Jump Start # 2608
Jump Start # 2608
John 1:46 “Nathanael said to him, “Can any good thing come out of Nazareth?” Philip said to him, “Come and see.”
Ole’ Nathanael had a problem that many of us have today. He liked to generalize. He painted, as we say, with a broad brush. Nathanael likely was just repeating what he had heard all of us life. Nazareth was not where things happened. It was a sleepy little village. Folks moved out of Nazareth to make something of their lives. For the Jews, Jerusalem was where it was at. Large, important, and the place to be. News came out of Jerusalem. But Nazareth? No, not that little place.
But Nathanael would later learn that something good did come out of Nazareth. In fact, the greatest person who ever walked this planet came from there. Jesus Christ was from Nazareth. The Savior of the world came from Nazareth. We, to this day, reckon our time by “The Year of the Lord.” Mr. Nathanael was wrong. Jesus came from Nazareth.
Now, we often do what Nathanael did. We like to paint with a broad brush. We tend to generalize. All women, men say. All men, women say back. All blondes. All whites. All blacks. All liberals. All conservatives. All Hoosiers. All lawyers. All doctors. All cops. All young people. All teenagers. All senior citizens. We can even do this religiously. All Baptists. All Catholics. All people that go to the church of Christ. Lumped together.
And in this current racial upheaval that broad brush has surfaced again. Lots of broad finger pointing taking place.
Here are some lessons to consider:
First, generalizations do not allow room for exceptions. Jesus was an exception. Nathanael thought nothing good could come out of Nazareth. Maybe he had some bad experiences with folks from Nazareth. However, what he said wasn’t true. Jesus came from there. Jesus was the definition of good. No one was better than Jesus. So, not everyone in a generalized group will behave, believe or be like everyone else. There are exceptions. Not all cops are bad. Not all college professors are liberals. Not all white people are racists. Saying those things are inaccurate and someone will surely point out an exception and that will take all the wind out of your rant and argument.
Second, generalizations do not account for individual choices. More of us base our decisions upon individual choices rather than a group mentality. Now look at this in the death of George Floyd. A policeman did wrong. Was that his individual choice or was that because that’s what cops do or that’s what white people do? One man’s wrong choice has erupted into violence in cities hundreds of miles away that has nothing to do with that one wrong choice. Now, stretch this out a bit. Here is a young man and he falls in love with a girl. She doesn’t love him and in fact, she dumps him. He becomes bitter, gives up on dating and for the rest of his lonely life believes all women are selfish and stuck-up. His assessment is flawed and wrong. He’s based it upon what one person chose to do. A bad experience with an attorney and one can think all attorneys are that way. A bad experience with a school and one can believe all schools are the same. And, this also applies to churches, elderships and preachers. I know. I’ve run into many who have had horror stories about how they were treated or mistreated. It takes a mountain of convincing to get them to understand that not everyone acts the way that they were treated. Bad congregations. Bad elderships. Bad preachers. They exist. But it’s because of their individual choices.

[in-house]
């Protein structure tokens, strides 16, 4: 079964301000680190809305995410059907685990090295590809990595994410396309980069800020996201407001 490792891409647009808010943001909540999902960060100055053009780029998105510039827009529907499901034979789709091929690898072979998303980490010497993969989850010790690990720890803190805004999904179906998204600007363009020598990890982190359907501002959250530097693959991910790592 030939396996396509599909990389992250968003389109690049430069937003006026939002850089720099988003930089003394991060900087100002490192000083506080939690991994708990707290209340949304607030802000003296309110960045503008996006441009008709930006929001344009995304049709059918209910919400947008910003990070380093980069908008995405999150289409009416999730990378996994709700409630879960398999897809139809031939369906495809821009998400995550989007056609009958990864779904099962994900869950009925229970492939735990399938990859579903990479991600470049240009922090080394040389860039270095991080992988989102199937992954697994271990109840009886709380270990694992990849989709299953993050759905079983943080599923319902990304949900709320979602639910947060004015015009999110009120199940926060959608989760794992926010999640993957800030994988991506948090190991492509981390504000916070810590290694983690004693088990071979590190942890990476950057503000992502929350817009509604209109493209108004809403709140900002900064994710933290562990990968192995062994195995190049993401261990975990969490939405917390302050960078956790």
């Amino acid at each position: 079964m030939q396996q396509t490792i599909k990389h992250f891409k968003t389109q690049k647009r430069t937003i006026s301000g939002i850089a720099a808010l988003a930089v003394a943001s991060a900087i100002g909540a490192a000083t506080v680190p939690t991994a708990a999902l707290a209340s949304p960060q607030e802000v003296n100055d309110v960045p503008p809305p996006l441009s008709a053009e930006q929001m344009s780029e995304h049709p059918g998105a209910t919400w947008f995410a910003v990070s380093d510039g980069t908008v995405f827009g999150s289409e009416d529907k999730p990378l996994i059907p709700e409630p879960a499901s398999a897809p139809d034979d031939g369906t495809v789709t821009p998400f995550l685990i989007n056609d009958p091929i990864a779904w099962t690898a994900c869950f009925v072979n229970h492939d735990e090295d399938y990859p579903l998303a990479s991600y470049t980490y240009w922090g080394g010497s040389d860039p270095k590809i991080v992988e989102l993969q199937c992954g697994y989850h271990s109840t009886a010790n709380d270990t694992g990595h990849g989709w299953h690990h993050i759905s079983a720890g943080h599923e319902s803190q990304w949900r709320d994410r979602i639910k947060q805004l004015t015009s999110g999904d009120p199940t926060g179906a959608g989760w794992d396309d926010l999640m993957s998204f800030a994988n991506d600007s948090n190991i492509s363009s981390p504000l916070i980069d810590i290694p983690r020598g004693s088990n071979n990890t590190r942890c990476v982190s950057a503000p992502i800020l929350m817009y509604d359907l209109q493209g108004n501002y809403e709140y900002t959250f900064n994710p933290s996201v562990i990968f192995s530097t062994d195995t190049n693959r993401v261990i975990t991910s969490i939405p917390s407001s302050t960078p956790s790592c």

Third, Nathanael, to his credit, was willing to come and meet Jesus. In our verse, Philip says, ‘Come and see.’ And, that’s exactly what Nathanael did. He went. He saw. He met. His mind was changed. He followed the one from Nazareth. And, what a great lesson for us. We can stand with what we have always heard or we can find out for ourselves. We can sit down and have a conversation with someone. We can ask questions. We can make up our own minds rather than having someone else do that for us. Worse than generalizations, is allowing someone to shape your own thinking. You can believe all blondes are dumb or you can find out that is simply a false rumor. Hair color doesn’t make one smart or dumb. It’s what they know and the choices that they make.
One platform that we express broad generalities is in Bible classes. A comment is made and someone gets out that big, broad brush and here we go. “My brother is a Baptist, and all Baptists are…” Be careful. You are more likely to be wrong than right.
Finally, we don’t like others to make broad generalizations about us. So, the golden rule applies here. Treat others, the way you’d like to be treated. Put away that big brush. Hiding behind numbers and big generalizations can make us feel safe. I learned a long time ago when someone says, “Everyone in the church is upset,” it usually means “me, myself and I.” “No one likes this,” likely means, “I don’t like this.” Don’t hide behind others. If you can’t stand on your own, then it’s best to keep your opinion to yourself.
I expect Nathanael stopped saying, “Nothing good comes out of Nazareth.” He knew better. He knew the Best. And, when we learn like he did, we too, will stop using those generalizations.
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